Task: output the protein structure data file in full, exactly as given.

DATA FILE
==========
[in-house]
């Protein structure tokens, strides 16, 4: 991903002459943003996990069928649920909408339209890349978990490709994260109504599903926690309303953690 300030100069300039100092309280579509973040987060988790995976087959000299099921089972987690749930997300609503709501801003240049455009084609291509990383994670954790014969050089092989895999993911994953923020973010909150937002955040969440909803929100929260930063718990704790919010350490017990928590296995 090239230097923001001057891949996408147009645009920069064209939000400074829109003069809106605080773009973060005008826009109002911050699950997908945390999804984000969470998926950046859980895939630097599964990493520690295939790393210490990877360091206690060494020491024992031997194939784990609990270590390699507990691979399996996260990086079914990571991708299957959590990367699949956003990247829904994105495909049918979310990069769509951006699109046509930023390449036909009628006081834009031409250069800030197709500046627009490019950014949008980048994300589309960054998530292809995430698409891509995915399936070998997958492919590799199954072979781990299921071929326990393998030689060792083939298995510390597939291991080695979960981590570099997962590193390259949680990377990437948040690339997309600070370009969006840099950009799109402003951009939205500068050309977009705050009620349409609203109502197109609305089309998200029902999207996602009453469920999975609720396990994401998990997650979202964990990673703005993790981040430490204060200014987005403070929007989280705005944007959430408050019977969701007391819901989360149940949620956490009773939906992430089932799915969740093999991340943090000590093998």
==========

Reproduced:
[in-house]
């Protein structure tokens, strides 16, 4: 991903002459943003996990069928649920909408339209890349978990490709994260109504599903926690309303953690 300030100069300039100092309280579509973040987060988790995976087959000299099921089972987690749930997300609503709501801003240049455009084609291509990383994670954790014969050089092989895999993911994953923020973010909150937002955040969440909803929100929260930063718990704790919010350490017990928590296995 090239230097923001001057891949996408147009645009920069064209939000400074829109003069809106605080773009973060005008826009109002911050699950997908945390999804984000969470998926950046859980895939630097599964990493520690295939790393210490990877360091206690060494020491024992031997194939784990609990270590390699507990691979399996996260990086079914990571991708299957959590990367699949956003990247829904994105495909049918979310990069769509951006699109046509930023390449036909009628006081834009031409250069800030197709500046627009490019950014949008980048994300589309960054998530292809995430698409891509995915399936070998997958492919590799199954072979781990299921071929326990393998030689060792083939298995510390597939291991080695979960981590570099997962590193390259949680990377990437948040690339997309600070370009969006840099950009799109402003951009939205500068050309977009705050009620349409609203109502197109609305089309998200029902999207996602009453469920999975609720396990994401998990997650979202964990990673703005993790981040430490204060200014987005403070929007989280705005944007959430408050019977969701007391819901989360149940949620956490009773939906992430089932799915969740093999991340943090000590093998």